By Dr. Jarrod Sadulski
Faculty Member, Criminal Justice
White-collar crime doesn’t commonly get the attention of society as much as other crimes such as human trafficking, but it is still devastating to peoples’ lives. White-collar crimes are typically non-violent crimes, which is probably why they receive less attention.
However, white-collar crime has a high cost. According to the Legal Information Institute, this crime costs the United States about $300 billion each year.
Victims of this type of crime are well aware of the pain that it causes. They may see their company’s finances destroyed, lose their life savings through Ponzi schemes or become the victims of extortion. Other side effects include a loss of public trust in their businesses and personal shame.
What Is White-Collar Crime?
According to Investopedia, white-collar crime occurs for financial gain. It commonly involves deception paired with securities fraud, embezzlement, corporate crime or money laundering. White collar crime is often motivated by greed on the criminal’s part, or it occurs as an attempt to recoup money through fraud.
Some high-profile cases of white-collar crime include Bernie Madoff, Ivan Boesky and Michael Milken. Equally prominent white-collar crimes are Nigerian scams where fraudulent emails and phone calls are used to scam people out of their money.
The Stages of Money Laundering
Money laundering involves concealing the origins of money that was illegally made. For example, illicit drug trafficking profits are commonly laundered.
There are three common stages in money laundering: placement, layering and integration. During the placement stage, criminals place money obtained through illicit means into a financial system, such as offshore banks or cryptocurrency. Another common strategy in money laundering is to take illicit cash and purchase money orders, which can then be deposited into bank accounts.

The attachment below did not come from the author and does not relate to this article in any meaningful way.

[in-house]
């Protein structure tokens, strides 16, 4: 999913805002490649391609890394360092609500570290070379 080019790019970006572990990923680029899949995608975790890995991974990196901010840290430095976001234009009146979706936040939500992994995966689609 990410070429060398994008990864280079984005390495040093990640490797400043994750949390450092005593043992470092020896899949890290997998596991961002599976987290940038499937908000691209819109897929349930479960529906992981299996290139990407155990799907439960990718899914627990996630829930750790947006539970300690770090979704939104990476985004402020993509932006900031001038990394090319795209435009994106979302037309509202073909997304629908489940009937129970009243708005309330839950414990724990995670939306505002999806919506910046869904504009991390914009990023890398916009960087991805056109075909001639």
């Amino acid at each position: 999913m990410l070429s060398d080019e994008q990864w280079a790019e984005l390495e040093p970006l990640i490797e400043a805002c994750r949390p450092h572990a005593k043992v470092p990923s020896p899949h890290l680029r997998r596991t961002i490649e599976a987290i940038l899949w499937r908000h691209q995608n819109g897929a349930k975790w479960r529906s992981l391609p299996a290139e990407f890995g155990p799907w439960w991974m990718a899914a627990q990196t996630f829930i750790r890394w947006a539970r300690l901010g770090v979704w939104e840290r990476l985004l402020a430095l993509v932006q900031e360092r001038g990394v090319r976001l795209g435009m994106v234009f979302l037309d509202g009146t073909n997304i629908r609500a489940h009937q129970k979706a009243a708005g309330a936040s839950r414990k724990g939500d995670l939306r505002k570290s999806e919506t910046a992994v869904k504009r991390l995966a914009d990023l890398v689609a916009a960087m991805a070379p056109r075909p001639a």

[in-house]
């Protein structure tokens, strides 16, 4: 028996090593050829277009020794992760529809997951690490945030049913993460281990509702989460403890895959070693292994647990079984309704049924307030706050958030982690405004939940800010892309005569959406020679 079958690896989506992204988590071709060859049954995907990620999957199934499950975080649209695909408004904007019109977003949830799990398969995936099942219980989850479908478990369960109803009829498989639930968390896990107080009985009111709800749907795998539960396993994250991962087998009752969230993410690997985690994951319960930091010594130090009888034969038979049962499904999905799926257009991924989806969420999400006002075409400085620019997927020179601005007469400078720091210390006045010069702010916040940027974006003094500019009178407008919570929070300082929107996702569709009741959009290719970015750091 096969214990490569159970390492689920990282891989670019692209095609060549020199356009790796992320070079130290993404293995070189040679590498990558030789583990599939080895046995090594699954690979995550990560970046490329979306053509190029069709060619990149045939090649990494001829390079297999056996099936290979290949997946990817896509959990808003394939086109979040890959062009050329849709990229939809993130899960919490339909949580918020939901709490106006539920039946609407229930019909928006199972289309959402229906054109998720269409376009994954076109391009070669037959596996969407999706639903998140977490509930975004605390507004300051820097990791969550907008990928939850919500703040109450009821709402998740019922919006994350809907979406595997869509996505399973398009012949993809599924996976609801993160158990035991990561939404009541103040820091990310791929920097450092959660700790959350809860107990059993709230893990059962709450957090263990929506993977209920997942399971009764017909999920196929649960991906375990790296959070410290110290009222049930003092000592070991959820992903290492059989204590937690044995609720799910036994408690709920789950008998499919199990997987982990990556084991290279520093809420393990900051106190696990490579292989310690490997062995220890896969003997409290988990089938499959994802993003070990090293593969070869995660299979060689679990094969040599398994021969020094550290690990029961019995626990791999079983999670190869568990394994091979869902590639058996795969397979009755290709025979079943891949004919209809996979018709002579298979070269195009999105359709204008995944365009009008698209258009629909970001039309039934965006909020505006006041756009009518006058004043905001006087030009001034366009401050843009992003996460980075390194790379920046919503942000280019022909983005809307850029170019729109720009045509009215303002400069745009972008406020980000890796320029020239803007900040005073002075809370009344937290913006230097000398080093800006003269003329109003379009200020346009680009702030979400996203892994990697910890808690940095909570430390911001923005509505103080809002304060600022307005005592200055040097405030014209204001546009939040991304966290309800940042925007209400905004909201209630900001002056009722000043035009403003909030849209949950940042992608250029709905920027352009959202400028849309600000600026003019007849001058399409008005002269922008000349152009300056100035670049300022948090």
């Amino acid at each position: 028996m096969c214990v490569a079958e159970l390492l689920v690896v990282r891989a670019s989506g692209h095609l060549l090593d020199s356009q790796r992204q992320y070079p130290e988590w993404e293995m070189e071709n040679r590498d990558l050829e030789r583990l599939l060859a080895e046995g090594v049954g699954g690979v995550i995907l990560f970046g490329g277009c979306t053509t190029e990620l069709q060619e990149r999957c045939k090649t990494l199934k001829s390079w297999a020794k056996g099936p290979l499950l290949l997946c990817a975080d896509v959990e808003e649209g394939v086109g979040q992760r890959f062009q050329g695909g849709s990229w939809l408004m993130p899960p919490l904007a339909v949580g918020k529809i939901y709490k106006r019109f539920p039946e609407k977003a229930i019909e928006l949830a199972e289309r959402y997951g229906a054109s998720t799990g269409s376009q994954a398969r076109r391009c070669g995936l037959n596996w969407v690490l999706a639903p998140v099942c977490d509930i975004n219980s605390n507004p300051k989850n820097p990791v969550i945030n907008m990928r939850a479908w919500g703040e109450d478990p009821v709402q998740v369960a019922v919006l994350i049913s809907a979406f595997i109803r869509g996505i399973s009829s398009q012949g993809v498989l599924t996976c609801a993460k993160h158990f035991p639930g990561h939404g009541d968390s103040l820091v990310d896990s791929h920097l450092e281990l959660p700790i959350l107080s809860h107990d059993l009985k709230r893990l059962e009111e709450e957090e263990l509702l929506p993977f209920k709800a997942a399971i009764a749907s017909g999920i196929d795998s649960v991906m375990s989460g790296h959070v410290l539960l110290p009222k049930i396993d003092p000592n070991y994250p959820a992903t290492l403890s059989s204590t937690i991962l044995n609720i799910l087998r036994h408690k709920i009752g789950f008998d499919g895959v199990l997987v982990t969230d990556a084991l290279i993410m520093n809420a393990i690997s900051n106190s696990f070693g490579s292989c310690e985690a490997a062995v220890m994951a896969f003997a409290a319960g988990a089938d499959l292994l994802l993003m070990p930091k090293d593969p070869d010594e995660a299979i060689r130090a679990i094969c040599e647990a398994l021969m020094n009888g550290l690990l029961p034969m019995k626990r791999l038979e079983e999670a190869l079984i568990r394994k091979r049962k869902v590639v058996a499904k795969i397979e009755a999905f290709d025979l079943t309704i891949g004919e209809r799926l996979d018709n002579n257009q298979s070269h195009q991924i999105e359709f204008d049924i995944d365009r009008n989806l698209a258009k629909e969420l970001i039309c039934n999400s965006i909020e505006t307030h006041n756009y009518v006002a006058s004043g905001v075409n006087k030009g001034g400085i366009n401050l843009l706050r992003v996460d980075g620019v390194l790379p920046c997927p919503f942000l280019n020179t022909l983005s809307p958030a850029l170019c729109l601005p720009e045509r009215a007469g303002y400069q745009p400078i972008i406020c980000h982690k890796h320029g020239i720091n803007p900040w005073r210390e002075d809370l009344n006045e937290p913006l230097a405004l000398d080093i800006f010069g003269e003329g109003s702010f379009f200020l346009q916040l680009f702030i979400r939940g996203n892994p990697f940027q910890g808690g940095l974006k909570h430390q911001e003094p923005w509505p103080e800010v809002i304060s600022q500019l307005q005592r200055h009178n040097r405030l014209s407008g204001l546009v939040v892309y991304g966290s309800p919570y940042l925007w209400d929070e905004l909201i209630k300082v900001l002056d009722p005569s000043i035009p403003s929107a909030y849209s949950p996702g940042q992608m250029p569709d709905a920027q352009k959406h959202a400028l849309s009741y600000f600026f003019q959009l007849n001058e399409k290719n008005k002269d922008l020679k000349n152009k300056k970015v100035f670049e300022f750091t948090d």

The layering stage involves helps criminals to distance themselves from their illicit funds by blending the money with legitimate cash. For instance, criminals might use a high volume of small money transfers and combine that with their available cash.
The layering stage makes it difficult for law enforcement and regulatory agencies to detect illicit cash that criminals are laundering. Casinos and foreign currency exchanges are common ways that criminals layer their money with legitimate cash.
Once criminals’ money has gone through enough layering and transactions to prevent it from being recognized as laundered money, the integration stage takes place. The layered cash enters the economy through real estate sales, large purchases such as luxury cars and boats, and other significant investments. Cash-based businesses such as coin laundry businesses, restaurants, and convenience stores may be purchased in the integration stage to facilitate future money laundering operations.
Another common form of white-collar crime is the Ponzi scheme. The Ponzi scheme involves investment fraud; the perpetuator pays current investors with money collected from new, unsuspecting investors. The Ponzi scheme is after Charles Ponzi, a 1920s-era criminal who promised his investors a 50% return on their investments while duping new investors to pay returns to previous investors.
Another common white-collar crime is corporate crime. Corporate crime involves false accounting that misrepresents a company’s financial conditions, insider trading, illegal business transactions to evade regulations and tax violations.
White-Collar Crime Is Often Difficult to Detect
White-collar crime is often difficult to detect because it is perpetuated by business executives and leaders in the financial industry. They often distance themselves through complicated accounting, a front of respectability and other methods from the white-collar crimes they commit. For instance, white-collar criminal Bernie Madoff was a highly trusted Wall Street financier and chairman of the Nasdaq stock market during the early 1990s.
The FBI has an essential role in combating white-collar crime. The FBI partners with other law enforcement and regulatory agencies such as the Securities and Exchange Commission (SEC), the Internal Revenue Service (IRS), and the Treasury Department’s Financial Crimes Enforcement Network (FinCEN).
Other people can also have an important role in combating white-collar crime. For example, accountants and other employees can report illicit or suspicious activity that may be related to white-collar crime. Being diligent and reporting violations to the proper authorities can mitigate the risk of getting caught up in this type of crime.